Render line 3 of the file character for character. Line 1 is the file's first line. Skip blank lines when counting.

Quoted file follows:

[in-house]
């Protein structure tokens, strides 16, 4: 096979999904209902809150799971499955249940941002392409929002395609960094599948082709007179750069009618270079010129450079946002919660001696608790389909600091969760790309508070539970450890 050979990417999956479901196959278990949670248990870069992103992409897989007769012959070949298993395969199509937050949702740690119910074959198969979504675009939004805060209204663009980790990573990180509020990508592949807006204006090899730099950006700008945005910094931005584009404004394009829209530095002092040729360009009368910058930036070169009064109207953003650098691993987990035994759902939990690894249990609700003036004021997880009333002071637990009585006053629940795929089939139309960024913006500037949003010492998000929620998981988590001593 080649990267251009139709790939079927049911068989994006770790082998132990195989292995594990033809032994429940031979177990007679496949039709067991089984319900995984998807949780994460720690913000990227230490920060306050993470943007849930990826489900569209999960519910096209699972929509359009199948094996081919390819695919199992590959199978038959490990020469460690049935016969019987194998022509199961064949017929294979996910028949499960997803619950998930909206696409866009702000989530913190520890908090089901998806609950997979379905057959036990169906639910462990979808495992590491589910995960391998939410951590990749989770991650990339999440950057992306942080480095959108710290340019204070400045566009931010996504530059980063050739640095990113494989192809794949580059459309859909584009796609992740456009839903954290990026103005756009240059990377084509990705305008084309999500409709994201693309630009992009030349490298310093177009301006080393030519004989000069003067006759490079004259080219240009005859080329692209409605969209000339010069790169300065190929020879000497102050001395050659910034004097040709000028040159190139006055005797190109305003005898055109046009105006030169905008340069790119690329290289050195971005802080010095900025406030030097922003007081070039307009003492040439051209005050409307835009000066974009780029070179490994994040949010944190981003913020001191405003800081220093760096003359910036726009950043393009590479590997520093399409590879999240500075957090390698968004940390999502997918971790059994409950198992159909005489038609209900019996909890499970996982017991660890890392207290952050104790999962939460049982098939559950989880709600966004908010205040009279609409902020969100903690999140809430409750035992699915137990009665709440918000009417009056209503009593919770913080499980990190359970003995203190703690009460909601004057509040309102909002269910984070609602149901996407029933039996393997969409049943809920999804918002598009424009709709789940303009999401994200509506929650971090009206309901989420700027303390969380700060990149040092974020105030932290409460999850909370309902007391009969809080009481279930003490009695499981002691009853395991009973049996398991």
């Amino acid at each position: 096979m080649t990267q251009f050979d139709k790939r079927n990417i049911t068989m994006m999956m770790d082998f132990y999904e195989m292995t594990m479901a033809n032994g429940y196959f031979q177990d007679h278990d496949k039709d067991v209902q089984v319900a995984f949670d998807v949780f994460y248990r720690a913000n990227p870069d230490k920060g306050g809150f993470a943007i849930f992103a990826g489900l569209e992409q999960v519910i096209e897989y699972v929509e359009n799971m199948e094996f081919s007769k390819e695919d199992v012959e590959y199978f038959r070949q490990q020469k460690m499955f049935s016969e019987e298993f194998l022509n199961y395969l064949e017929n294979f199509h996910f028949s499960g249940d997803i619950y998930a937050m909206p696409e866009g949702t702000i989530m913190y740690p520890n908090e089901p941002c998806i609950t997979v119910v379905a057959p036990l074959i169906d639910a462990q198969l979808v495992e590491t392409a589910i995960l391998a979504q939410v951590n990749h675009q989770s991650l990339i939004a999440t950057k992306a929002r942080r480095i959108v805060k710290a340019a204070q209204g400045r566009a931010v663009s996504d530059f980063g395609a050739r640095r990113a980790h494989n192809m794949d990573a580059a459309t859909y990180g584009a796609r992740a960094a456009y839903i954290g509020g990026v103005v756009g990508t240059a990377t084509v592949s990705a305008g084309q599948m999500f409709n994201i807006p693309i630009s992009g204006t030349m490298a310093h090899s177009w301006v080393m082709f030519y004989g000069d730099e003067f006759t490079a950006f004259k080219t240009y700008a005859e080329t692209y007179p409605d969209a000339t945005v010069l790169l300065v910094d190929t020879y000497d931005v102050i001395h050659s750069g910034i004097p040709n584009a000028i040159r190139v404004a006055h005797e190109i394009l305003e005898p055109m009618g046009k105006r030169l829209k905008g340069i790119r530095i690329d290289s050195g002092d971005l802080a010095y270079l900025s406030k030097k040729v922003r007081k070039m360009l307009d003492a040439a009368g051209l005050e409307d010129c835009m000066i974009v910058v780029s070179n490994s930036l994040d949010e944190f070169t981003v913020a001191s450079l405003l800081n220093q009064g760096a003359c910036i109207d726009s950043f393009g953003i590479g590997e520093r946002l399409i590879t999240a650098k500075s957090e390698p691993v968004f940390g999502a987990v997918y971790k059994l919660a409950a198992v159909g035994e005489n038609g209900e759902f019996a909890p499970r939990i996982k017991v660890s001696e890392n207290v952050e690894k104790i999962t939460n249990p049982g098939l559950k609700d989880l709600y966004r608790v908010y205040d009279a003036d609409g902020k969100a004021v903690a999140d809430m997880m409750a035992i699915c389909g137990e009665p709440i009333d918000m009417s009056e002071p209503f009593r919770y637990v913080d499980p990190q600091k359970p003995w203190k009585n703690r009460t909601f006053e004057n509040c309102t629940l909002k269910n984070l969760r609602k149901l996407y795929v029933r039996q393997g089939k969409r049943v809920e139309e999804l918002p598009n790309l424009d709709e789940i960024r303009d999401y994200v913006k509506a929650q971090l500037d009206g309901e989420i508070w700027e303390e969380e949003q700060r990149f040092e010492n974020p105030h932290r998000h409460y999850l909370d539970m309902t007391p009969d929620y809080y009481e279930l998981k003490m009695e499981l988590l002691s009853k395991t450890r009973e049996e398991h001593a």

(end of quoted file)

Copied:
């Amino acid at each position: 096979m080649t990267q251009f050979d139709k790939r079927n990417i049911t068989m994006m999956m770790d082998f132990y999904e195989m292995t594990m479901a033809n032994g429940y196959f031979q177990d007679h278990d496949k039709d067991v209902q089984v319900a995984f949670d998807v949780f994460y248990r720690a913000n990227p870069d230490k920060g306050g809150f993470a943007i849930f992103a990826g489900l569209e992409q999960v519910i096209e897989y699972v929509e359009n799971m199948e094996f081919s007769k390819e695919d199992v012959e590959y199978f038959r070949q490990q020469k460690m499955f049935s016969e019987e298993f194998l022509n199961y395969l064949e017929n294979f199509h996910f028949s499960g249940d997803i619950y998930a937050m909206p696409e866009g949702t702000i989530m913190y740690p520890n908090e089901p941002c998806i609950t997979v119910v379905a057959p036990l074959i169906d639910a462990q198969l979808v495992e590491t392409a589910i995960l391998a979504q939410v951590n990749h675009q989770s991650l990339i939004a999440t950057k992306a929002r942080r480095i959108v805060k710290a340019a204070q209204g400045r566009a931010v663009s996504d530059f980063g395609a050739r640095r990113a980790h494989n192809m794949d990573a580059a459309t859909y990180g584009a796609r992740a960094a456009y839903i954290g509020g990026v103005v756009g990508t240059a990377t084509v592949s990705a305008g084309q599948m999500f409709n994201i807006p693309i630009s992009g204006t030349m490298a310093h090899s177009w301006v080393m082709f030519y004989g000069d730099e003067f006759t490079a950006f004259k080219t240009y700008a005859e080329t692209y007179p409605d969209a000339t945005v010069l790169l300065v910094d190929t020879y000497d931005v102050i001395h050659s750069g910034i004097p040709n584009a000028i040159r190139v404004a006055h005797e190109i394009l305003e005898p055109m009618g046009k105006r030169l829209k905008g340069i790119r530095i690329d290289s050195g002092d971005l802080a010095y270079l900025s406030k030097k040729v922003r007081k070039m360009l307009d003492a040439a009368g051209l005050e409307d010129c835009m000066i974009v910058v780029s070179n490994s930036l994040d949010e944190f070169t981003v913020a001191s450079l405003l800081n220093q009064g760096a003359c910036i109207d726009s950043f393009g953003i590479g590997e520093r946002l399409i590879t999240a650098k500075s957090e390698p691993v968004f940390g999502a987990v997918y971790k059994l919660a409950a198992v159909g035994e005489n038609g209900e759902f019996a909890p499970r939990i996982k017991v660890s001696e890392n207290v952050e690894k104790i999962t939460n249990p049982g098939l559950k609700d989880l709600y966004r608790v908010y205040d009279a003036d609409g902020k969100a004021v903690a999140d809430m997880m409750a035992i699915c389909g137990e009665p709440i009333d918000m009417s009056e002071p209503f009593r919770y637990v913080d499980p990190q600091k359970p003995w203190k009585n703690r009460t909601f006053e004057n509040c309102t629940l909002k269910n984070l969760r609602k149901l996407y795929v029933r039996q393997g089939k969409r049943v809920e139309e999804l918002p598009n790309l424009d709709e789940i960024r303009d999401y994200v913006k509506a929650q971090l500037d009206g309901e989420i508070w700027e303390e969380e949003q700060r990149f040092e010492n974020p105030h932290r998000h409460y999850l909370d539970m309902t007391p009969d929620y809080y009481e279930l998981k003490m009695e499981l988590l002691s009853k395991t450890r009973e049996e398991h001593a």